Caricaturing Economists

I was at the?Legg Mason Thought Leader Forum last week, talking about my research over recent years on?prediction markets.? It was good fun, but the real novelty was that as I was speaking – literally, in real time – there was a cartoonist next to the stage, cartooning my talk on a five-foot-wide poster.? I’ve never seen this before, but it was a real hit.

As a speaker, it can be hard to organize your own thoughts even when you know what is coming next.? And as an audience member, it can be harder still to sort out the key points a speaker makes from their conversational asides.? But the artist – Christopher Fuller who works for Sente Corporation– was just amazing.? He not only picked out the important analytic insights, but found an incredibly useful way to represent them, cartooning (or perhaps caricaturing) my message.

I think this is a great idea, and it will serve as a useful reminder to those who heard the talk.? And if you weren’t there, hopefully this cartoon gives you some sense of what I had to say.

Now if only I could get my MBA students to do the same thing, they would all have a wonderfully entertaining set of notes to study in advance of their exams.? I would love to see a study figuring out whether it helps them retain the material.? I bet it would.

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  1. Nikki says:

    Right, just like RSA Animate. Not sure it enhances perception: the speed-drawing process is so fascinating it distracts from the content. Not a big deal when watching the videos since they are a pleasure to replay, but when you can’t rewind the speech, distractions are unwelcome.

    Then again, with someone as charismatic as Professor Wolfers in front of the audience’s eyes, the cartoonist’s efforts likely went unnoticed by many anyway.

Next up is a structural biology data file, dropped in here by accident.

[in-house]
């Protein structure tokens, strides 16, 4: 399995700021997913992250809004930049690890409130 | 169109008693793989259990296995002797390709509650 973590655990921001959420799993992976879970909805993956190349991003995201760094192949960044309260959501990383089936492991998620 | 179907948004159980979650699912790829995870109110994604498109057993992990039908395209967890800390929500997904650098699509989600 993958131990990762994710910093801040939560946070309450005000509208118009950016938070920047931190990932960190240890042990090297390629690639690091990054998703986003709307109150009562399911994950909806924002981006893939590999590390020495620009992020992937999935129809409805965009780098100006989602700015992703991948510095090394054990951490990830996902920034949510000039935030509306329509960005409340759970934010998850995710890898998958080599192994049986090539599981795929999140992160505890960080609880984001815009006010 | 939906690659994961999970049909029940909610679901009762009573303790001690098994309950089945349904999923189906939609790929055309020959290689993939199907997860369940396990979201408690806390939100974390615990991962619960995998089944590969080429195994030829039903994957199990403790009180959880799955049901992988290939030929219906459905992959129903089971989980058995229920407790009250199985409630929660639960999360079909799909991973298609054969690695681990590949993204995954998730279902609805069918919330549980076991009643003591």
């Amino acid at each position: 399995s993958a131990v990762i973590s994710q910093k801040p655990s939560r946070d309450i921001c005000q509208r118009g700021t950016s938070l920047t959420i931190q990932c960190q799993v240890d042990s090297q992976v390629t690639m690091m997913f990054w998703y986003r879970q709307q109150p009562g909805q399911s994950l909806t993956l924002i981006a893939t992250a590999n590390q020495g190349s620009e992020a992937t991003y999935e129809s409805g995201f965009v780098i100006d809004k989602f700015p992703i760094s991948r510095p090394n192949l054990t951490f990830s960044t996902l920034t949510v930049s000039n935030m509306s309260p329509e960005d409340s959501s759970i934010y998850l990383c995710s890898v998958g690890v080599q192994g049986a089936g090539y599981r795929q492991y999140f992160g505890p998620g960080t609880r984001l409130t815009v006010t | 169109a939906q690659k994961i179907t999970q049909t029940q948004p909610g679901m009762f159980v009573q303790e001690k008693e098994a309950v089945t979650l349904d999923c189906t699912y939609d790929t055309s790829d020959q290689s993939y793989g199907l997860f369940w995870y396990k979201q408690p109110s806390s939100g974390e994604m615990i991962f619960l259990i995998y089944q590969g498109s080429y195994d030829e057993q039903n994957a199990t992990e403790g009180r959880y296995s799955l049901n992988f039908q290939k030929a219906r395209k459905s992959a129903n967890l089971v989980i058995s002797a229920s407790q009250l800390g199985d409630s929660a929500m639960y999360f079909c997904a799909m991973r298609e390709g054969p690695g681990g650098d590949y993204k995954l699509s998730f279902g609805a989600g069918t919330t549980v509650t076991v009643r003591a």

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  2. Marc Fuller says:

    I just wanted to say that Christopher Fuller is my brother! He’s living proof that ignoring your teachers and doodling in class pays off in the long run.

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  3. Daniel Rose says:

    I have often had graphic recorders capturing my presentations and I welcome the “distraction” that the recorders provide because it means that the audience is absorbing the content on more than one sensory level. The audience may not have eyes on me the whole time but at the end of the talk they’ve absorbed more information than if the graphic recorder wasn’t there.

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  4. Tish J says:

    I saw a video of a lecture on – interestingly enough – learning styles that had someone do exactly what you describe. What I thought was the most interesting aspect was how engaged I became in the lecture. By adding this visual depiction of the lecture, I listened more and paid more attention to the important points, which the artist captured quite cleverly. I would highly recommend hiring someone like this whenever you have to give an important talk and you want to be sure that the attendees really “get it”!

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